Am J Psychiatry. 2019 Mar 1.
Yu D, Sul JH, Tsetsos F, Nawaz MS, Huang AY, Zelaya I, Illmann C, Osiecki L, Darrow SM, Hirschtritt ME, Greenberg E, Muller-Vahl KR, Stuhrmann M, Dion Y, Rouleau G, Aschauer H, Stamenkovic M, Schlögelhofer M, Sandor P, Barr CL, Grados M, Singer HS, Nöthen MM, Hebebrand J, Hinney A, King RA, Fernandez TV, Barta C, Tarnok Z, Nagy P, Depienne C, Worbe Y, Hartmann A, Budman CL, Rizzo R, Lyon GJ, McMahon WM, Batterson JR, Cath DC, Malaty IA, Okun MS, Berlin C, Woods DW, Lee PC, Jankovic J, Robertson MM, Gilbert DL, Brown LW, Coffey BJ, Dietrich A, Hoekstra PJ, Kuperman S, Zinner SH, Luðvigsson P, Sæmundsen E, Thorarensen Ó, Atzmon G, Barzilai N, Wagner M, Moessner R, Ophoff R, Pato CN, Pato MT, Knowles JA, Roffman JL, Smoller JW, Buckner RL, Willsey AJ, Tischfield JA, Heiman GA, Stefansson H, Stefansson K, Posthuma D, Cox NJ, Pauls DL, Freimer NB, Neale BM, Davis LK, Paschou P, Coppola G, Mathews CA, Scharf JM,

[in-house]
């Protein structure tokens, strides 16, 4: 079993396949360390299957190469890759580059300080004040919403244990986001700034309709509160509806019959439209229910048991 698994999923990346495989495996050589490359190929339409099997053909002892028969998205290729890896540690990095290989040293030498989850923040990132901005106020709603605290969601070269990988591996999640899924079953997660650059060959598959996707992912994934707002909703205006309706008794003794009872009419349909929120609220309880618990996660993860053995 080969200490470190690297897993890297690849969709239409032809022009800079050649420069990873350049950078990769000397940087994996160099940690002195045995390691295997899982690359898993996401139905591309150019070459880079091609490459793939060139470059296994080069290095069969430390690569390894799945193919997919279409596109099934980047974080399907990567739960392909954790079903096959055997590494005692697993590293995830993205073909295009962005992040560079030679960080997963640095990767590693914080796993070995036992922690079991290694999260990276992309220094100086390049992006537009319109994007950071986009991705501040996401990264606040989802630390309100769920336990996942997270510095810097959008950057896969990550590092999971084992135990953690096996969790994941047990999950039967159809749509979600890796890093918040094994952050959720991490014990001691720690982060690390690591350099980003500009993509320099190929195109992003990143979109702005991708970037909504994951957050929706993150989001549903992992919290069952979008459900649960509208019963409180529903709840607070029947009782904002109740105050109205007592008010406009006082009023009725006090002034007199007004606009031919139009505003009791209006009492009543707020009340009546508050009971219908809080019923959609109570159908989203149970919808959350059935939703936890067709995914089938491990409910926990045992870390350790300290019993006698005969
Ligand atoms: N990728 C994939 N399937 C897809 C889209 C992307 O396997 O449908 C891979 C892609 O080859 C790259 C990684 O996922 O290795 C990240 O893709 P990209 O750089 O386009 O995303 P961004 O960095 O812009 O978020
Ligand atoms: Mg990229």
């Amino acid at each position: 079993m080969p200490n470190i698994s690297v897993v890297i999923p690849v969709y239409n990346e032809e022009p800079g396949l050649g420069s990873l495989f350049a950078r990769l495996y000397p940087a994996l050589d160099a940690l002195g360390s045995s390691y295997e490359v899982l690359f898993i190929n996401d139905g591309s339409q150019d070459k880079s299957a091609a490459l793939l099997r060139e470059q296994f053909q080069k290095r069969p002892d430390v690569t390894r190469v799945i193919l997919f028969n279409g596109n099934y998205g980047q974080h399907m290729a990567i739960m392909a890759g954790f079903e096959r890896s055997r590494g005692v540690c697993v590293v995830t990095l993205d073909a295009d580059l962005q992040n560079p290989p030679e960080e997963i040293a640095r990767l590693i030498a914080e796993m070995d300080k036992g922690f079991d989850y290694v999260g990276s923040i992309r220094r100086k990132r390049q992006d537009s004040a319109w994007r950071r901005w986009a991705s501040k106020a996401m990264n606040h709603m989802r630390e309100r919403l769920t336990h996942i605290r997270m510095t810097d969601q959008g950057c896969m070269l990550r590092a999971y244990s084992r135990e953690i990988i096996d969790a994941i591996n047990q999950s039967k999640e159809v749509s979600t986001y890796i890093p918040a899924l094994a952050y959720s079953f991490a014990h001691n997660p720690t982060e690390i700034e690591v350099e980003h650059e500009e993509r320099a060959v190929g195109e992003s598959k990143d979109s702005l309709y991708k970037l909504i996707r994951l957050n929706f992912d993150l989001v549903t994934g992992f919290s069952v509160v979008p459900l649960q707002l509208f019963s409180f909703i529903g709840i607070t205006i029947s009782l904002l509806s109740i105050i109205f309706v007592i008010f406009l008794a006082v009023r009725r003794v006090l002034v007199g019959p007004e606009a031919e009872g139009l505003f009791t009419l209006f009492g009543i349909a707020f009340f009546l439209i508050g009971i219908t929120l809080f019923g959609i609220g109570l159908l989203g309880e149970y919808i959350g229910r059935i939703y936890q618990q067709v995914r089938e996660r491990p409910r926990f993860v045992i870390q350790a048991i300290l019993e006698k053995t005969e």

Tourette's syndrome is polygenic and highly heritable. Genome-wide association study (GWAS) approaches are useful for interrogating the genetic architecture and determinants of Tourette's syndrome and other tic disorders. The authors conducted a GWAS meta-analysis and probed aggregated Tourette's syndrome polygenic risk to test whether Tourette's and related tic disorders have an underlying shared genetic etiology and whether Tourette's polygenic risk scores correlate with worst-ever tic severity and may represent a potential predictor of disease severity.